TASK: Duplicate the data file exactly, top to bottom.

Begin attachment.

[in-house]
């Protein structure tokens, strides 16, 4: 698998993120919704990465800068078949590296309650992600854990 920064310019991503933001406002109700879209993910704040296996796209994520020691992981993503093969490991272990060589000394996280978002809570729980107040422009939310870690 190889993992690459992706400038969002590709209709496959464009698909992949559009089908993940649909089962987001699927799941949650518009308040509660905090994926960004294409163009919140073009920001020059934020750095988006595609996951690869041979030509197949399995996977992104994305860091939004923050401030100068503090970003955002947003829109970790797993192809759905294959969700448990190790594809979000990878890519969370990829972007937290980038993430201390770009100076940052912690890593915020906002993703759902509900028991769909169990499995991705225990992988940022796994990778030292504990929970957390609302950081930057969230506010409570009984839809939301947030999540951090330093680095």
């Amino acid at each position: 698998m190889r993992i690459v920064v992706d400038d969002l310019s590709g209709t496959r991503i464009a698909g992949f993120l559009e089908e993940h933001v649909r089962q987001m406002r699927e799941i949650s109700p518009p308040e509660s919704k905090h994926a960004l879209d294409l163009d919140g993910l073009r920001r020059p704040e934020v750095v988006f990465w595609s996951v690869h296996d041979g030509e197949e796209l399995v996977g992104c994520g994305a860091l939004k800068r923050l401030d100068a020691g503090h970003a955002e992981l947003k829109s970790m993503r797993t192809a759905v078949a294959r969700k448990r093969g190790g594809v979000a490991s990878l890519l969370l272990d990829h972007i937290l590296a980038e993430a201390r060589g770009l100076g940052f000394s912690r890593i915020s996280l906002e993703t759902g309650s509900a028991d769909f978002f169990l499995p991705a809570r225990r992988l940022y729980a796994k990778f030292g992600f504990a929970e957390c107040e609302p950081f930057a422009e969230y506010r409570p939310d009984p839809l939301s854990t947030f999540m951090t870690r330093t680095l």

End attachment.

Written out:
[in-house]
């Protein structure tokens, strides 16, 4: 698998993120919704990465800068078949590296309650992600854990 920064310019991503933001406002109700879209993910704040296996796209994520020691992981993503093969490991272990060589000394996280978002809570729980107040422009939310870690 190889993992690459992706400038969002590709209709496959464009698909992949559009089908993940649909089962987001699927799941949650518009308040509660905090994926960004294409163009919140073009920001020059934020750095988006595609996951690869041979030509197949399995996977992104994305860091939004923050401030100068503090970003955002947003829109970790797993192809759905294959969700448990190790594809979000990878890519969370990829972007937290980038993430201390770009100076940052912690890593915020906002993703759902509900028991769909169990499995991705225990992988940022796994990778030292504990929970957390609302950081930057969230506010409570009984839809939301947030999540951090330093680095």
């Amino acid at each position: 698998m190889r993992i690459v920064v992706d400038d969002l310019s590709g209709t496959r991503i464009a698909g992949f993120l559009e089908e993940h933001v649909r089962q987001m406002r699927e799941i949650s109700p518009p308040e509660s919704k905090h994926a960004l879209d294409l163009d919140g993910l073009r920001r020059p704040e934020v750095v988006f990465w595609s996951v690869h296996d041979g030509e197949e796209l399995v996977g992104c994520g994305a860091l939004k800068r923050l401030d100068a020691g503090h970003a955002e992981l947003k829109s970790m993503r797993t192809a759905v078949a294959r969700k448990r093969g190790g594809v979000a490991s990878l890519l969370l272990d990829h972007i937290l590296a980038e993430a201390r060589g770009l100076g940052f000394s912690r890593i915020s996280l906002e993703t759902g309650s509900a028991d769909f978002f169990l499995p991705a809570r225990r992988l940022y729980a796994k990778f030292g992600f504990a929970e957390c107040e609302p950081f930057a422009e969230y506010r409570p939310d009984p839809l939301s854990t947030f999540m951090t870690r330093t680095l």